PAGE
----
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Longtime professors among this year’s retirees

May 16, 2011

Three beloved Chapman University professors are retiring as this school year draws to a close. Moving on to new things are Richard Turner, professor, Department of Art; Donna Cucunato, associate professor, College of Educational Studies; and Stephen Polcari, Ph.D., professor, Department of Art. We asked each to reflect on a unique memory or impression of the university, which has made many changes during their tenures.

Professor Turner, left, and Professor Polcari are retiring this year.

Richard Turner arrived in the “Chapman College” days and says he didn’t expect to stay long because he thought academic careers were all about frequent moves. But Turner enjoyed the academic freedom of a small campus and the collegiality of a tight-knit faculty.  Faculty retreats held in the mountains helped nurture that environment, he says.

“The entire faculty would go up there and spend the night, either camping out or staying overnight in cabins. And after faculty business, then we’d play games. Monopoly, cards and charades and things like,” says Turner.

Turner is an accomplished public artist whose early exhibitions were held at seminal California venues, LACE (Los Angeles Contemporary Exhibitions), LAICA (Los Angeles Institute of Contemporary Art) and NHAM (Newport Harbor Art Museum). This work is documented in the recent publication LA Rising  SoCAl Artists Before 1980.

Next for Turner is an Asian art exhibit he will curate at the Oceanside Museum of Art and an artwork he’s working on for the Long Beach Transit Authority. He is also a finalist for a commission for the John Wayne Airport, and he’s a member of the Year In Review panel, which annually recognizes works of public art at the Public Art Network conference.

He’ll still be around campus, too, where he’ll teach a class on contemporary Asian art and enjoy a more relaxed schedule.

Donna Cucunato at retirement reception with President Jim Doti and her husband, Chuck Cucunato.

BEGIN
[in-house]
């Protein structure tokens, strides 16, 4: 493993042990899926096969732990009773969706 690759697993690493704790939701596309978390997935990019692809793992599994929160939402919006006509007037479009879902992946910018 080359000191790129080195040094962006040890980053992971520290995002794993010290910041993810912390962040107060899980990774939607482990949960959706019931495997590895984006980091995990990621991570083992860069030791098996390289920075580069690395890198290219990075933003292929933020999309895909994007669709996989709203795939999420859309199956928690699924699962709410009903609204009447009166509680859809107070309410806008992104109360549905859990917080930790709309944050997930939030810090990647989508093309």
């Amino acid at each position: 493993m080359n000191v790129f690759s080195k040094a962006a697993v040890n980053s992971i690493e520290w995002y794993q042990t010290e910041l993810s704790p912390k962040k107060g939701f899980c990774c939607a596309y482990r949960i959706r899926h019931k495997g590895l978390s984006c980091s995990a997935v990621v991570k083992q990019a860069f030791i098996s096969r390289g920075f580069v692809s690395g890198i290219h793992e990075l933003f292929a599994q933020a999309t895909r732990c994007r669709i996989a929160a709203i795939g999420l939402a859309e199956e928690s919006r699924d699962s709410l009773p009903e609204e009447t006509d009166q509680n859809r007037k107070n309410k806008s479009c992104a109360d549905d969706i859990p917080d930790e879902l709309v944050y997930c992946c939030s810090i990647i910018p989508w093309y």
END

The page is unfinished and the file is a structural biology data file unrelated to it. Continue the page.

Donna Cucunato came to Chapman 34 years ago as a dance instructor and recalls days “making do with less and doing anything and everything to make a production happen.” When a leaking dance studio roof couldn’t be repaired in time for a class, buckets were placed on the floor and she improvised the day’s routines around them. “We did sort of a circular pattern,” she recalls with a laugh.

Cucunato developed Chapman’s dance program and acted as its director for 16 years. Her interest in pedagogy led her through several transitions as she left dance and assumed the position of liberal studies coordinator. She created and directed a program that placed students with dance, music and physical education skills in local elementary schools. She considers working with future teachers to be among her greatest joys.

“The students are just awesome. They have a love of children and serving and they’re committed to making change. Teaching changes lives and they know it. They put their hearts into everything they do,” she says.

Stephen Polcari, Ph.D., a widely published art historian, arrived just five years ago, but reignited his love of teaching here.

“It was a delight. I love teaching. I love teaching the Chapman students, and it was all a pleasure,” Dr. Polcari says.

At Chapman he taught a variety of art history courses. “Anyone who has been a student of his understands that there is no substitute for the kind of knowledge and insights he has brought to Chapman,” says Wendy Salmond, Ph.D., professor.

Prior to coming to Chapman, Dr. Polcari was director of the Smithsonian Institution’s Archives of American Art in New York. He is the author of Abstract Expressionism and the Modern Experience (Cambridge University Press, 1991) and Richard Pousette-Dart: The Portal (Abrams, 1997) as well as numerous articles. He plans to return to writing and is working on bringing to the United States a Jackson Pollack show he curated last year in Paris.

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